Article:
Computers in Spaceflight: The NASA Experience
 
- Chapter Four -
- Computers in the Space Shuttle Avionics System -
 
Using the shuttle DPS
 
 
 
[122] With the level of complexity present in the hardware and software just described, it is not surprising that the crew interfaces to those components are also complex. The complexity is caused not so much by the design of the interfaces but by the limited amount of memory available for graphics displays, automatic reconfiguring of the computers, and other utilities to make the system more cooperative and simpler for the users. There is some difference between the way the users of the system perceive the DPS and the way the designers, both NASA and IBM, perceive it. Some astronauts and trainers are openly critical. John Young, the Chief Astronaut in the early 1980s, complained, "What we have in the Shuttle is a disaster. We are not making computers do what we want"158, Flight trainer Frank Hughes also remarked that "the PASS doesn't do anything for us"159, noting that such practical items as the time from loss of ground-station signals and acquisition of new stations is not part of the primary software. Both said, "We end up working for the computer, rather than the computer working for us." This comment is something reminiscent of Apollo days, when the number of keystrokes needed to fly a mission was a concern. John Aaron, one of NASA's designers of PASS interfaces and later chief of spacecraft software, said that the Apollo experience influenced Shuttle designers to avoid excessive pilot interaction with the computers. Even so, he found the "crew...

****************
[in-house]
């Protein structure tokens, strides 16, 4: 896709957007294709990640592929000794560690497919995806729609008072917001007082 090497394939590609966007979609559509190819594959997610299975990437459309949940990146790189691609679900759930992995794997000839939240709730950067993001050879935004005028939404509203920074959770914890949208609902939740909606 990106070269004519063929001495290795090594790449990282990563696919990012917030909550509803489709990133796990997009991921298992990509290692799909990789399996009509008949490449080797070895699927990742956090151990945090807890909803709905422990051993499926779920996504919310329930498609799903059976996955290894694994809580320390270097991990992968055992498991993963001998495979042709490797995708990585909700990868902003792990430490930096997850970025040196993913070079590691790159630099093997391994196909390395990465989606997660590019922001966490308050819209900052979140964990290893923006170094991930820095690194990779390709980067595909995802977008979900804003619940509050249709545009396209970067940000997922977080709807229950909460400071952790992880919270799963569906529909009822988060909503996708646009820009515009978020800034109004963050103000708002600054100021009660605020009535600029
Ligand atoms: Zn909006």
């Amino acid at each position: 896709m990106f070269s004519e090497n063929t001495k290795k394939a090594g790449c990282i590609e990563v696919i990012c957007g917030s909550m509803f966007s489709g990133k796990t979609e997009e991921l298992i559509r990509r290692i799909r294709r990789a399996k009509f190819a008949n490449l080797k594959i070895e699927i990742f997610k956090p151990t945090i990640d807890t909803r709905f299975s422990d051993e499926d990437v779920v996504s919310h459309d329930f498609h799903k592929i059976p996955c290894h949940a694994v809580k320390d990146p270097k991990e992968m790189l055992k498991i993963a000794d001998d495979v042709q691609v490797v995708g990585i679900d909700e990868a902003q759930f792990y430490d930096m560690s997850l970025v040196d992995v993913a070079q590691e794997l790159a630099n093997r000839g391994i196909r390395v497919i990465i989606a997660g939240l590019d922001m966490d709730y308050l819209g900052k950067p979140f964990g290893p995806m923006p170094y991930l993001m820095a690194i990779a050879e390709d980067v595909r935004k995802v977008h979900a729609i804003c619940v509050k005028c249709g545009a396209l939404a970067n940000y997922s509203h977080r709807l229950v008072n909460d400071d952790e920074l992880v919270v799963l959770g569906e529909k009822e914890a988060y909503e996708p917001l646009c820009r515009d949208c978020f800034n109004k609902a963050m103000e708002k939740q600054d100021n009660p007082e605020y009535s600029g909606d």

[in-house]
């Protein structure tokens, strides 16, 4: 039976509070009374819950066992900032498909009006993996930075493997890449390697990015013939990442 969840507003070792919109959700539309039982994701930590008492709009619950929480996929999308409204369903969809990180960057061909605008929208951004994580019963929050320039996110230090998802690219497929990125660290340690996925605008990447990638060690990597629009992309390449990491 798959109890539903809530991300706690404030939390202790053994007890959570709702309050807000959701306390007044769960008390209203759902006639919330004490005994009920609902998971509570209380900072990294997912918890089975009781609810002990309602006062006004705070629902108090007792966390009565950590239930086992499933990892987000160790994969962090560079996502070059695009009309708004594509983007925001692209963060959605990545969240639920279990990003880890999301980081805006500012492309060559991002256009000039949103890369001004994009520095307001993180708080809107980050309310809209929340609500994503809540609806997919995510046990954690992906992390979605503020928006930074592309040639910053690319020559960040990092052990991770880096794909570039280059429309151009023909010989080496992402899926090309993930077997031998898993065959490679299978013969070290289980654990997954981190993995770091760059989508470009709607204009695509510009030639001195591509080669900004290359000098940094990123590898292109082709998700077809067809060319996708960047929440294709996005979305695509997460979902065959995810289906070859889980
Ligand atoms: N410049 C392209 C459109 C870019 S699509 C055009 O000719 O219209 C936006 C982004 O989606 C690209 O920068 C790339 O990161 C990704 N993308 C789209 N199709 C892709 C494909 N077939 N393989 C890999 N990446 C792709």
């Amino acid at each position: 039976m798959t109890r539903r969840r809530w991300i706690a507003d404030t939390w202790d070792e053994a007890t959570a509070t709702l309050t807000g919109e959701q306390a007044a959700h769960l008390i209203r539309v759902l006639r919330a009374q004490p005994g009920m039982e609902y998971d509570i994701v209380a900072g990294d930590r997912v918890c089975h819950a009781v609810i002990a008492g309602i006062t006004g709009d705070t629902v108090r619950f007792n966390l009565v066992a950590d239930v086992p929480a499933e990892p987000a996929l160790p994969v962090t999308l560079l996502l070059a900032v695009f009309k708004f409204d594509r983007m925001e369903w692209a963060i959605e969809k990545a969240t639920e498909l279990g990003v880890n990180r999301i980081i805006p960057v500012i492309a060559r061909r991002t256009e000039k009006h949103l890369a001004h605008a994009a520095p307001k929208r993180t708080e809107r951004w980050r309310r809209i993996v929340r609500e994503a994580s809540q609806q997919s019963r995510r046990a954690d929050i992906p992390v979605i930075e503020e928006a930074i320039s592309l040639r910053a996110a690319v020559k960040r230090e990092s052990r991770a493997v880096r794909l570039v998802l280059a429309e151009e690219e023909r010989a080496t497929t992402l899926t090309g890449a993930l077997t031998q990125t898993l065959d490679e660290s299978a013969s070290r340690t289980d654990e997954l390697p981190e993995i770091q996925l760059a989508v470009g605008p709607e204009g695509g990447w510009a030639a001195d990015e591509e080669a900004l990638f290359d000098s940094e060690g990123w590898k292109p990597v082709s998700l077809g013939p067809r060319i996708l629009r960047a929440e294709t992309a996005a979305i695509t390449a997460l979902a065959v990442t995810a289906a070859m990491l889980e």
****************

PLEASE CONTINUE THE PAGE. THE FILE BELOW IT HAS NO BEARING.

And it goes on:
[
123]
 
Figure 4-7.
 
Figure 4-7. The forward flight deck of a Shuttle, with the three CRT screens and twin keyboards visible in the center. (NASA photo S80-35133)